Vodka and red wine are being stockpiled in Britain by one of the world’s biggest booze firms to help it cope with a “nightmare” no-deal Brexit.
Absolut and Campo Viejo are among the brands being stashed by French alcohol giant Pernod Ricard, the firm said on Tuesday.
Pernod’s UK boss David Haworth said additional stocks of the spirit were being shipped from Åhus, Sweden, while Tempranillo was being trucked from Logrono, Spain.
Pernod, which exports Beefeater gin from London and Ballantine’s whisky from Scotland, among other brands, said it was also ramping up domestic production as the risk of no-deal increased.
Haworth said: “We have a very short-term plan of increasing the stock levels… we don’t want to be out of stock, that’s for sure.
“We’ve got contingency plans already in place for that.”
Asked how drinkers might respond to Britain’s exit from the EU in March, Haworth said: “Quite frankly, I don’t think they are going to hit the bottle, but I don’t think they’ll stop drinking either.
“I think at the moment, if you said to me what is the mood, I’d say that [in bars], there’s a slowdown.”
He added that while sales in off-licences and supermarkets remained strong, recent sales in licensed premises had declined.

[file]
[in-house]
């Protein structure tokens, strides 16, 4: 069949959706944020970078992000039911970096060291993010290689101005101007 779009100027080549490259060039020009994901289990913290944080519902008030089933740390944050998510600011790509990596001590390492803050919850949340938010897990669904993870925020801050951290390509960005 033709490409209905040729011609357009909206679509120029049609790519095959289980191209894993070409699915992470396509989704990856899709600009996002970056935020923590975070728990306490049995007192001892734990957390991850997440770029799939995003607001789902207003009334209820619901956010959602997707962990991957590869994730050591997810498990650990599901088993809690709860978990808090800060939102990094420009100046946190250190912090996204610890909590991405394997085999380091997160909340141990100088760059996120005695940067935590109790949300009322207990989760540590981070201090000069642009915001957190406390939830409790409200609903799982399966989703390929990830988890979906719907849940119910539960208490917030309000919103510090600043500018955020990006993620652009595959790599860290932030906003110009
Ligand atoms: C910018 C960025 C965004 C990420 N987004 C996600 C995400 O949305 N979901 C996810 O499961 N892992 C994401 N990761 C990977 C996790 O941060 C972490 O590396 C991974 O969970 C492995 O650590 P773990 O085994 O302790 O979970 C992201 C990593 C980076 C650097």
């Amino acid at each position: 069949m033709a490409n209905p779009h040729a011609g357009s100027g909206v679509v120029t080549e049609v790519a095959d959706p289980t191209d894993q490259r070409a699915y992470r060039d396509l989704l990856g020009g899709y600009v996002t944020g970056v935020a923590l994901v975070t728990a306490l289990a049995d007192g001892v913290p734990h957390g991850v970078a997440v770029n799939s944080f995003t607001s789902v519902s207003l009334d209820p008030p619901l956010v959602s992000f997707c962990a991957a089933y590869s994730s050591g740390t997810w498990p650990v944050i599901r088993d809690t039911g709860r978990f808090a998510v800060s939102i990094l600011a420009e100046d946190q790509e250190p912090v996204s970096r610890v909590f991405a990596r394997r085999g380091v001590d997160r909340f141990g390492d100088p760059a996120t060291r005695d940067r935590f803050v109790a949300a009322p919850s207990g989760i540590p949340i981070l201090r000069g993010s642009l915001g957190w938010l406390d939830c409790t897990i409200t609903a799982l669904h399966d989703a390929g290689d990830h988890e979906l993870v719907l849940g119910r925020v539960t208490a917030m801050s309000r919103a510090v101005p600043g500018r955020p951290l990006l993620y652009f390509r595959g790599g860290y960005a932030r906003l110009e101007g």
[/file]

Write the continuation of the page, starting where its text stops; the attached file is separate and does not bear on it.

“I think there’s a lot of consumer uncertainty at the moment before they go out and spend money [in bars],” Haworth said.
At a London press conference, the boss of Pernod’s Scotch business, Jean-Christophe Coutures, described a no-deal Brexit as a “nightmare” and “the worst possible thing that could happen”.
“We need stability in the way that we move forward, we are in a position where we need stability,” Coutures said.
“We believe we are in a good position to deal with the short-term nightmare of what no-deal Brexit will generate,” he added. “Long-term… it is very difficult to anticipate how this will evolve.”
The company’s warning over no-deal contrasts with its rival Diageo, the world’s largest spirits producer and owner of Smirnoff and Guinness, which recently said a disorderly exit from the EU would not “materially impact” its business.
While alcohol firms, including Diageo, have said they believe changes to trade rules triggered by no-deal are manageable, the movement of goods remains an issue.
There are concerns that a disorderly no-deal scenario would create problems bringing goods into the UK, potentially leaving stock levels of products, such as Swedish vodka and Spanish red wine, dwindling as shops and bars are not replenished on time.
Some companies have stepped up efforts to mitigate delays at the border, including by changing routes to quieter ports in the north of England and Scotland.